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Here in Vermont I usually invest in some form of undercoating to help protect the underside of a new car. I have had good results using Fluid Film in the past *https://www.fluid-film.com/automotive-applications/). I see they now list a warning about compatibility with manufacturer paints, etc. Has anyone used this coating, or have a recommendation for another treatment option?
 

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I would say depends on where you live.
In Canada, many places salt the roads regularly, which will eat through your car.
My last 1996 Civic I had for 22 years, replaced rusted gas lines, brake lines (1,500), rusted gas tank (400), drivers side floorboards (600), paint job(thousands), ...
I wish I had rust proofed. Actually sold it to a welder, that was going to redo the entire unibody.

I use Krown annually on both my newer Hondas, 100/year is cheap compared to the alternative.

If you don't have salt issues, I would probably not rust proof.
https://www.wheels.ca/guides/how-to-protect-your-car-against-road-salt-and-prevent-rust/

Nice report here by department of defense, that uses Krown on all their vehicles.
http://cradpdf.drdc-rddc.gc.ca/PDFS/unc53/p526285.pdf
 

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I pick up my Insight this week (2019/01) and looked into the undercoating. I decided against it for a few reasons. One, when you look at the bottom of the Insight, you do not see the complete undercarriage. The engine area has a large protective tray and the dealer seems to think there was more then one tray protecting the bottom. (Can anyone confirm this?). The service dep't did tell me they DO NOT remove these trays to undercoat, they simply undercoat the tray. So the mechanical components (above) the tray are left unprotected. A waste of money IMO.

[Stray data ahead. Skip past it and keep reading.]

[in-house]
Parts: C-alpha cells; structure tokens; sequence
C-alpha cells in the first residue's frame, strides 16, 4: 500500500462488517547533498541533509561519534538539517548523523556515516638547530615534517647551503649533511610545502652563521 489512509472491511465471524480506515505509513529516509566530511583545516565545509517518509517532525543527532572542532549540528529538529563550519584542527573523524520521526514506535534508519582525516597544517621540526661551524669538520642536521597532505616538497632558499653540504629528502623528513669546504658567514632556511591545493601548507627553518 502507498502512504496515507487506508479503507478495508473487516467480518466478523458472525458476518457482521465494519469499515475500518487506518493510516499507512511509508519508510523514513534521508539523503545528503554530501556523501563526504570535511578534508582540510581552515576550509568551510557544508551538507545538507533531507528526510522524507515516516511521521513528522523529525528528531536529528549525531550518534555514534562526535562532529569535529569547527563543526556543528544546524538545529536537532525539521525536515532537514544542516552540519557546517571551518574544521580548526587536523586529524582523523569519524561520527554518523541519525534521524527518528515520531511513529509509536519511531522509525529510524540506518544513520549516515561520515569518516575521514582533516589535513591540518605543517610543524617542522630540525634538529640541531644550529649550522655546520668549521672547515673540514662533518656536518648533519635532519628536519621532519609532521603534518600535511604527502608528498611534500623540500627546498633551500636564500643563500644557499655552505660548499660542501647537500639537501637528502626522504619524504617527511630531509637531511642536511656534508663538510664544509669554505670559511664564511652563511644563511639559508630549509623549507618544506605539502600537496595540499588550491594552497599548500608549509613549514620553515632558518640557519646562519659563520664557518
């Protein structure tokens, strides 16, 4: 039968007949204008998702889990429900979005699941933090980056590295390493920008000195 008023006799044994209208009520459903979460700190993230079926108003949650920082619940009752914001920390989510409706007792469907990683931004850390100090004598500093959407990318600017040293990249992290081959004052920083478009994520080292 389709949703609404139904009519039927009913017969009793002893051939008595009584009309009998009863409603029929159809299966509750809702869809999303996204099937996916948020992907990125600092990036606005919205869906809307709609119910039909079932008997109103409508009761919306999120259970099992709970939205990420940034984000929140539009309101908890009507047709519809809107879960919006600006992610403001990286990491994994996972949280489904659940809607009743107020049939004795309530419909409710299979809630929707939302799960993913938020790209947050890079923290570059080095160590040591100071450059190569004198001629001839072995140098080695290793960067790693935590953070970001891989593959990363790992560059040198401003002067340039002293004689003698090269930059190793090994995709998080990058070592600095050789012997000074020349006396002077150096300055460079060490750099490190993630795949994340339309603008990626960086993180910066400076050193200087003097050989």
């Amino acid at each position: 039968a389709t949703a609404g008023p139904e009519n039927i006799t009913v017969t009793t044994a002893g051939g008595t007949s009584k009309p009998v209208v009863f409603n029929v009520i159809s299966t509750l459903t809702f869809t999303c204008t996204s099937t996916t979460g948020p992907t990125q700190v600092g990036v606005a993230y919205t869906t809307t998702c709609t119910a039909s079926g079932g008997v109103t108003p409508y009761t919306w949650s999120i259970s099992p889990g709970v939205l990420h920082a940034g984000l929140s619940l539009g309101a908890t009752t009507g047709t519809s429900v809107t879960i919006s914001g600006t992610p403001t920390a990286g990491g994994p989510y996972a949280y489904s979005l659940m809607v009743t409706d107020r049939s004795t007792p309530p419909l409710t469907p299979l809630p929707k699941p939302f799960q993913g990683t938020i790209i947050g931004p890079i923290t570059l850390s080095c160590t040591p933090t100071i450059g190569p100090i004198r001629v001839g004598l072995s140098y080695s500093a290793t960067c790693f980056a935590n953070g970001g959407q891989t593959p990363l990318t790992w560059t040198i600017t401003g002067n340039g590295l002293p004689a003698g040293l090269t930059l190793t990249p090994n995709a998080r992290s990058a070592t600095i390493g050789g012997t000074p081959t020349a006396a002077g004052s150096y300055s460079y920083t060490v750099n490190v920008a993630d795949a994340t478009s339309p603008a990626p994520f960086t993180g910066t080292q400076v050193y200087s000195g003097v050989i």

Two, what I did do was opt for the Xzilon Corrosion Protection I'm having some trouble with a web link to it but there's a short video. Basically, a electronic module is installed under the hood which provides a positive (or negative) electrical charge to the vehicle. What this does is 'persuade ' the electrons to remain in place and not start a corrosion process. FYI, corrosion (rust) starts because of an imbalance of electrons causing the electrons to want to regain a neutral status, similar to a battery or two buckets of water connected with an open pipe.The water will seek an equal level.

I've been using this technology for years on ships via Cathelco. I know Cathelco works, very well. We'll see about Xzilon.

If done correct, this should end corrosion on the vehicle, or at least to very minimal.

Phil
 
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